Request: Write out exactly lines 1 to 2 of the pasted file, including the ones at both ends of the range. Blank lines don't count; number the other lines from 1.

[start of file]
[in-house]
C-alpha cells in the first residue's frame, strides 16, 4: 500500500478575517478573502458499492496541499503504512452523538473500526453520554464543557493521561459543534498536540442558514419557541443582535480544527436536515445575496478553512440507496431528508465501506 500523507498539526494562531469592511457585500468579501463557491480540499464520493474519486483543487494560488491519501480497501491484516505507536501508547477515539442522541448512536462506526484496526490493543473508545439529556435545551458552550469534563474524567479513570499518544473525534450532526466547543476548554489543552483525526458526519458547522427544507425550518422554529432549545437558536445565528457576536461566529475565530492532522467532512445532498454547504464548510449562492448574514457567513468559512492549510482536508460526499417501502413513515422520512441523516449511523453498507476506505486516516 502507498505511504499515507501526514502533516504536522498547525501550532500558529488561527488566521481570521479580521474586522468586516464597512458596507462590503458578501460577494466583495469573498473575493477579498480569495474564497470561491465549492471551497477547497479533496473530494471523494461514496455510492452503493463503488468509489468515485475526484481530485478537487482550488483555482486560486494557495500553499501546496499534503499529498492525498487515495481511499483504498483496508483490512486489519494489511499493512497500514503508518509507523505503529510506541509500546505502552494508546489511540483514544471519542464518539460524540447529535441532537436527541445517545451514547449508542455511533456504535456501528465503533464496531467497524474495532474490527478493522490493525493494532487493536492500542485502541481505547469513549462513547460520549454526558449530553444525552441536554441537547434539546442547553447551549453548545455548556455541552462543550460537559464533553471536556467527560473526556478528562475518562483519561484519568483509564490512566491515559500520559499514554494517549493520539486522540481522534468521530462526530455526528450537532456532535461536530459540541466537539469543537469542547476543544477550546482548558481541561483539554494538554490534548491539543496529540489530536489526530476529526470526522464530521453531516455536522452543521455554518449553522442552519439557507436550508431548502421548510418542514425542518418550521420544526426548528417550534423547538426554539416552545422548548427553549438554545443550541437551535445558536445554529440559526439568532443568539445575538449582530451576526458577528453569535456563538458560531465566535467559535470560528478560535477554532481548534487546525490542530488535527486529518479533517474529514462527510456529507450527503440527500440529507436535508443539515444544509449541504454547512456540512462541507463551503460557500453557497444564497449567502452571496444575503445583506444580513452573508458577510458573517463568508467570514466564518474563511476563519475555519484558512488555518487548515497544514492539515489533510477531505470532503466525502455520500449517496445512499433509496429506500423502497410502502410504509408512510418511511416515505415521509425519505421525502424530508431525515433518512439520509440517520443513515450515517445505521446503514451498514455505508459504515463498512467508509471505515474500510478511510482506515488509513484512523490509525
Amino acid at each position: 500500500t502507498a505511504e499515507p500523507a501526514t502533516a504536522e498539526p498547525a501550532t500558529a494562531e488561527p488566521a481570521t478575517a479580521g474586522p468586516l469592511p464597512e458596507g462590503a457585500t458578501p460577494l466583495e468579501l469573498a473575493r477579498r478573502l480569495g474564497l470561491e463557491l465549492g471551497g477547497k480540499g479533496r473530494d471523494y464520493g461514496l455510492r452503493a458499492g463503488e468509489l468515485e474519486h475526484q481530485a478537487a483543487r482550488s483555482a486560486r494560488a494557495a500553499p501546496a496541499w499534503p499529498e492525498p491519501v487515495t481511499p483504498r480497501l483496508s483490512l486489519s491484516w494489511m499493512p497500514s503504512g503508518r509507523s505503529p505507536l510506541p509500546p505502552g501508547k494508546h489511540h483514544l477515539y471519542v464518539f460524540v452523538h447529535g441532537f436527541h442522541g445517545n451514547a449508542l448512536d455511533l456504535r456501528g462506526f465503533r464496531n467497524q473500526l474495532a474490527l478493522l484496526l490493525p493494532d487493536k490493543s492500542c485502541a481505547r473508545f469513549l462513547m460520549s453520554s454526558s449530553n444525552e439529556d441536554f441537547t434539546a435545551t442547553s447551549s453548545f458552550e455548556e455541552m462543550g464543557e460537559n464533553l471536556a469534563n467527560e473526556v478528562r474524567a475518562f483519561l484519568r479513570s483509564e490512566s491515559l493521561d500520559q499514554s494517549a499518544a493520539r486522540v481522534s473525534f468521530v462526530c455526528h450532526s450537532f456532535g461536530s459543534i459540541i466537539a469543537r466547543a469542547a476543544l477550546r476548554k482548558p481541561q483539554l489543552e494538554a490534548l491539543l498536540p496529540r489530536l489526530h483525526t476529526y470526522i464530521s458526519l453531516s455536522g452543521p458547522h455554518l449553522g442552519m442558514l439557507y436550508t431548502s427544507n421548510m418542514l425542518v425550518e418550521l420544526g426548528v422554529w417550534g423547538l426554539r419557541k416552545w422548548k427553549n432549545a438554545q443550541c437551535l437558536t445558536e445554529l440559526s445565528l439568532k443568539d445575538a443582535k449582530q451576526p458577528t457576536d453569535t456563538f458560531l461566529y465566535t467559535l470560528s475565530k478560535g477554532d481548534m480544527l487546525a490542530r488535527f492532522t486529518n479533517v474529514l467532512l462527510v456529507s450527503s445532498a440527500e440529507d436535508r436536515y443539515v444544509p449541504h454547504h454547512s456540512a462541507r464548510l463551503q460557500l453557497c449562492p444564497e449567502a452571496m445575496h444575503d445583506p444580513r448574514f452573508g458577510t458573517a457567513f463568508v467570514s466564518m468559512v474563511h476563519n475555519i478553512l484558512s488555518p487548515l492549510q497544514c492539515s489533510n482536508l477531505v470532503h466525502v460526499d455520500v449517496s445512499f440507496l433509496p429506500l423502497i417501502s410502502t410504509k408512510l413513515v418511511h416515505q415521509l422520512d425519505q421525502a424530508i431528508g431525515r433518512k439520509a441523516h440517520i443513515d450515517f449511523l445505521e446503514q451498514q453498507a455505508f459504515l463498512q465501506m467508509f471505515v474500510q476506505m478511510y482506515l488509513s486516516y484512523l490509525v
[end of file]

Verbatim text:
[in-house]
C-alpha cells in the first residue's frame, strides 16, 4: 500500500478575517478573502458499492496541499503504512452523538473500526453520554464543557493521561459543534498536540442558514419557541443582535480544527436536515445575496478553512440507496431528508465501506 500523507498539526494562531469592511457585500468579501463557491480540499464520493474519486483543487494560488491519501480497501491484516505507536501508547477515539442522541448512536462506526484496526490493543473508545439529556435545551458552550469534563474524567479513570499518544473525534450532526466547543476548554489543552483525526458526519458547522427544507425550518422554529432549545437558536445565528457576536461566529475565530492532522467532512445532498454547504464548510449562492448574514457567513468559512492549510482536508460526499417501502413513515422520512441523516449511523453498507476506505486516516 502507498505511504499515507501526514502533516504536522498547525501550532500558529488561527488566521481570521479580521474586522468586516464597512458596507462590503458578501460577494466583495469573498473575493477579498480569495474564497470561491465549492471551497477547497479533496473530494471523494461514496455510492452503493463503488468509489468515485475526484481530485478537487482550488483555482486560486494557495500553499501546496499534503499529498492525498487515495481511499483504498483496508483490512486489519494489511499493512497500514503508518509507523505503529510506541509500546505502552494508546489511540483514544471519542464518539460524540447529535441532537436527541445517545451514547449508542455511533456504535456501528465503533464496531467497524474495532474490527478493522490493525493494532487493536492500542485502541481505547469513549462513547460520549454526558449530553444525552441536554441537547434539546442547553447551549453548545455548556455541552462543550460537559464533553471536556467527560473526556478528562475518562483519561484519568483509564490512566491515559500520559499514554494517549493520539486522540481522534468521530462526530455526528450537532456532535461536530459540541466537539469543537469542547476543544477550546482548558481541561483539554494538554490534548491539543496529540489530536489526530476529526470526522464530521453531516455536522452543521455554518449553522442552519439557507436550508431548502421548510418542514425542518418550521420544526426548528417550534423547538426554539416552545422548548427553549438554545443550541437551535445558536445554529440559526439568532443568539445575538449582530451576526458577528453569535456563538458560531465566535467559535470560528478560535477554532481548534487546525490542530488535527486529518479533517474529514462527510456529507450527503440527500440529507436535508443539515444544509449541504454547512456540512462541507463551503460557500453557497444564497449567502452571496444575503445583506444580513452573508458577510458573517463568508467570514466564518474563511476563519475555519484558512488555518487548515497544514492539515489533510477531505470532503466525502455520500449517496445512499433509496429506500423502497410502502410504509408512510418511511416515505415521509425519505421525502424530508431525515433518512439520509440517520443513515450515517445505521446503514451498514455505508459504515463498512467508509471505515474500510478511510482506515488509513484512523490509525